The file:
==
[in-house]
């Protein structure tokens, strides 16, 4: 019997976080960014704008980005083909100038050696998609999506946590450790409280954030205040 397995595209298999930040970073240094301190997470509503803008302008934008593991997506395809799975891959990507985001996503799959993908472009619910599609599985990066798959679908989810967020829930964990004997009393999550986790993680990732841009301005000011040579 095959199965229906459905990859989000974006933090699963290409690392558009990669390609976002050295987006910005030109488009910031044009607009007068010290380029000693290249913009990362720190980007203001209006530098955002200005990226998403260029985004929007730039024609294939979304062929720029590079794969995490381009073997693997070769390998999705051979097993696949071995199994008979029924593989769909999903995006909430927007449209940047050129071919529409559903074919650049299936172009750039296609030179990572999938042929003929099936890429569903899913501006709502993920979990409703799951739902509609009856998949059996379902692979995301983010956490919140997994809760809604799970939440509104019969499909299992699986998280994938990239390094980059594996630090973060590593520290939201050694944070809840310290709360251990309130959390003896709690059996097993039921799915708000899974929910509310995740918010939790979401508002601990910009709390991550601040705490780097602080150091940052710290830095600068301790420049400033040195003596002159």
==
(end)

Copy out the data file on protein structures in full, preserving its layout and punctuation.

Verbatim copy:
[in-house]
């Protein structure tokens, strides 16, 4: 019997976080960014704008980005083909100038050696998609999506946590450790409280954030205040 397995595209298999930040970073240094301190997470509503803008302008934008593991997506395809799975891959990507985001996503799959993908472009619910599609599985990066798959679908989810967020829930964990004997009393999550986790993680990732841009301005000011040579 095959199965229906459905990859989000974006933090699963290409690392558009990669390609976002050295987006910005030109488009910031044009607009007068010290380029000693290249913009990362720190980007203001209006530098955002200005990226998403260029985004929007730039024609294939979304062929720029590079794969995490381009073997693997070769390998999705051979097993696949071995199994008979029924593989769909999903995006909430927007449209940047050129071919529409559903074919650049299936172009750039296609030179990572999938042929003929099936890429569903899913501006709502993920979990409703799951739902509609009856998949059996379902692979995301983010956490919140997994809760809604799970939440509104019969499909299992699986998280994938990239390094980059594996630090973060590593520290939201050694944070809840310290709360251990309130959390003896709690059996097993039921799915708000899974929910509310995740918010939790979401508002601990910009709390991550601040705490780097602080150091940052710290830095600068301790420049400033040195003596002159």